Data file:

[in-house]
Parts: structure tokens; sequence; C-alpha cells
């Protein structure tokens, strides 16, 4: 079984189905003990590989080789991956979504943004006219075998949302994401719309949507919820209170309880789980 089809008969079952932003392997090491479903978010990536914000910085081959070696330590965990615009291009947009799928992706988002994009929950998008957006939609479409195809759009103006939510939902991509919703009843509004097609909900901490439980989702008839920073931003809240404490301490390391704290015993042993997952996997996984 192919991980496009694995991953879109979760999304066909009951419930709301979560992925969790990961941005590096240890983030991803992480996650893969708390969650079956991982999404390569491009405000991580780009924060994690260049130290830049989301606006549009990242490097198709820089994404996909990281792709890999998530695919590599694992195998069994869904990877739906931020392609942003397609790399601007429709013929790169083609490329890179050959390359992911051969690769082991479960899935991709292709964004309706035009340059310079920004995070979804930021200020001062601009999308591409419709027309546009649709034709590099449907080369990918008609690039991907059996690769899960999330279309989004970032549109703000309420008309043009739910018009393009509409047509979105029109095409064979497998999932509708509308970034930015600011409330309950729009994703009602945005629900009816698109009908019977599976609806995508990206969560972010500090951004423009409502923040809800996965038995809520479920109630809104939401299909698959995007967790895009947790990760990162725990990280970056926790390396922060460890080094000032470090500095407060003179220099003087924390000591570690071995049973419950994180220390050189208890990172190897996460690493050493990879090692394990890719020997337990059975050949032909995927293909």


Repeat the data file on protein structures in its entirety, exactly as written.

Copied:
[in-house]
Parts: structure tokens; sequence; C-alpha cells
């Protein structure tokens, strides 16, 4: 079984189905003990590989080789991956979504943004006219075998949302994401719309949507919820209170309880789980 089809008969079952932003392997090491479903978010990536914000910085081959070696330590965990615009291009947009799928992706988002994009929950998008957006939609479409195809759009103006939510939902991509919703009843509004097609909900901490439980989702008839920073931003809240404490301490390391704290015993042993997952996997996984 192919991980496009694995991953879109979760999304066909009951419930709301979560992925969790990961941005590096240890983030991803992480996650893969708390969650079956991982999404390569491009405000991580780009924060994690260049130290830049989301606006549009990242490097198709820089994404996909990281792709890999998530695919590599694992195998069994869904990877739906931020392609942003397609790399601007429709013929790169083609490329890179050959390359992911051969690769082991479960899935991709292709964004309706035009340059310079920004995070979804930021200020001062601009999308591409419709027309546009649709034709590099449907080369990918008609690039991907059996690769899960999330279309989004970032549109703000309420008309043009739910018009393009509409047509979105029109095409064979497998999932509708509308970034930015600011409330309950729009994703009602945005629900009816698109009908019977599976609806995508990206969560972010500090951004423009409502923040809800996965038995809520479920109630809104939401299909698959995007967790895009947790990760990162725990990280970056926790390396922060460890080094000032470090500095407060003179220099003087924390000591570690071995049973419950994180220390050189208890990172190897996460690493050493990879090692394990890719020997337990059975050949032909995927293909």